Tuesday, March 12, 2024

Untangling KPMG’s excruciating closeness to Westpac Myriam Robin


Untangling KPMG’s excruciating closeness to Westpac

Myriam Robin

Westpac’s decision last week to ditch its (very) longstanding auditors at PwC in favour of appointing new ones from rival KPMG continues to reverberate through Barangaroo’s International Towers complex.
That is, of course, because both Westpac and KPMG have large offices there. And because their myriad entanglements make the implementation of this kind of audit contract a rather tricky manoeuvre.
KPMG boss Andrew Yates: audit win  Edwina Pickles
This newspaper has previously noted the preponderance of ex-KPMG operatives within Westpac, including audit committee chair Peter Nash, CFO Michael Rowland and director Michael Ullmer (longstanding ex-chairmanLindsay Maxsted was another, though he stepped down in 2020). At the pointy end of financial services, this is perhaps to be expected.
But Westpac is also KPMG’s banker, and a major consulting client of the big four firm.
Auditors are meant to be independent of the companies whose accounts they scrutinise, so this just won’t do. Both arrangements will have to be substantially and quickly unwound before KPMG can begin checking Westpac’s accounts.
On the former, and as part of this independence process, KPMG has until July 1 to find another banker. And it now has little hope of replacing the tens of millions in consulting work a year it has and continues to conduct for the bank, much of it risk, forensic and remediation work conducted under the auspices of partner and financial services consulting lead Warren Dunn.
Such is the extent of KPMG’s Westpac billings that no one we spoke to was even sure KPMG would end up ahead from winning the audit. Undeniable is that some parts of the organisation will benefit. Others have cause to be somewhat aggrieved.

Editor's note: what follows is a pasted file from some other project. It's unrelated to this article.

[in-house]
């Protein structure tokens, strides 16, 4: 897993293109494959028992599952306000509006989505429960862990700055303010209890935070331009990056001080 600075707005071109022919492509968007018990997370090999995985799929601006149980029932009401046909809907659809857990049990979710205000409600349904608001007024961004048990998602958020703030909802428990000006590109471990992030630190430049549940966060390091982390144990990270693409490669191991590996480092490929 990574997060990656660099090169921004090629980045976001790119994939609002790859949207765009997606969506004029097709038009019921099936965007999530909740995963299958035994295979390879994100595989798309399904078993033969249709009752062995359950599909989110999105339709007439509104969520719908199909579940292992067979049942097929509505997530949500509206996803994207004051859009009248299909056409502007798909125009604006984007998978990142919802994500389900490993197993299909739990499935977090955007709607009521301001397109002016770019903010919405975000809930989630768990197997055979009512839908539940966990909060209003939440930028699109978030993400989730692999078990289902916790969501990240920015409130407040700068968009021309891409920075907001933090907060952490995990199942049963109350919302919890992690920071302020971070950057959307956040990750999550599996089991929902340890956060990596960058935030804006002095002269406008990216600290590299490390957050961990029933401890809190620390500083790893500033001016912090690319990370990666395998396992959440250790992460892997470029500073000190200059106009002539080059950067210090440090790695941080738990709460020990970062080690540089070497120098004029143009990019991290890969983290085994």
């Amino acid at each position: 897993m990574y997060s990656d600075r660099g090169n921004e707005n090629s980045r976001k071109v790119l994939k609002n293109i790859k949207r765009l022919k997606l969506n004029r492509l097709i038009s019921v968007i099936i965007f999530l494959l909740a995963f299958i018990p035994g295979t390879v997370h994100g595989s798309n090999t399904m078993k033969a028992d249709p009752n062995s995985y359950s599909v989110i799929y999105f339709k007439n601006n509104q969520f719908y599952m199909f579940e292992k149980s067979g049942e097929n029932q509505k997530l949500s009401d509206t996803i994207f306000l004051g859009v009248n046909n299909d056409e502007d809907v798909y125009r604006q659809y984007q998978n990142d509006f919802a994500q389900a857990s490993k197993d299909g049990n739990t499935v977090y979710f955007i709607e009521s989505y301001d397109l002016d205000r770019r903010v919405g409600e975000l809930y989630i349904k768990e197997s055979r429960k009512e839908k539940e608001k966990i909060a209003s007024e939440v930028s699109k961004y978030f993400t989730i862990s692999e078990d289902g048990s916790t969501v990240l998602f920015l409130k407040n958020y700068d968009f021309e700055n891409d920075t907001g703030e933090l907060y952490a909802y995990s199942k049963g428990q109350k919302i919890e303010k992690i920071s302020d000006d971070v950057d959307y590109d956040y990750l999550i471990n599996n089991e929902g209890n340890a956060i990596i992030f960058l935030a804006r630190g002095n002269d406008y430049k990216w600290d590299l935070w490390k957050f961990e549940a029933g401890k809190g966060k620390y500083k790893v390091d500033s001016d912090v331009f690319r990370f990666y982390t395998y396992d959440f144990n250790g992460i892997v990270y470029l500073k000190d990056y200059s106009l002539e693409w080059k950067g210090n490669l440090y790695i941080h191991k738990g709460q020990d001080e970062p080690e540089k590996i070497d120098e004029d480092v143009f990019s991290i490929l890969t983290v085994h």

Everyone wins from the Westpac audit because it’s prestigious and highly respected, which can lead to further work. And it pays well enough: PwC billed $26 million to audit Westpac in FY23, and a further $8 million in other fees.
Assuming KPMG is paid roughly similarly, rivals estimate the audit will occupy at least five partners aided by around 100 staff, with another dozen or so senior specialists on call as necessary. This is, also, recurring work, reliably billed every year.
That’s in contrast to the consulting work, which, while spectacularly lucrative is also lumpy. In any case, it’s all history now. KPMG said it “doesn’t comment on client work” but was looking forward to conducting “a high-quality audit for Westpac”.
On a leadership angle, this is viewed as a welcome win for CEO Andrew Yates, a veteran auditor currently under pressure for having infuriated a Senate inquiry, and facing the more general difficulties caused by a downturn in the consulting market. It comes as most expect his tenure to be drawing to a close.
His replacement will be chosen by the board. Some look to Eileen Hoggett, presently chief operating officer, as the heir apparent when he steps down. But others ponder Paul Howes, the union heavyweight turned KPMG power player. He heads up the powerful consulting division, and if anything is adept at counting the numbers.
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Myriam Robin is Rear Window editor based in the Melbourne newsroom. A Rear Window columnist since 2017, she previously reported on financial markets and media. Connect with Myriam on Twitter. Email Myriam at myriam.robin@afr.com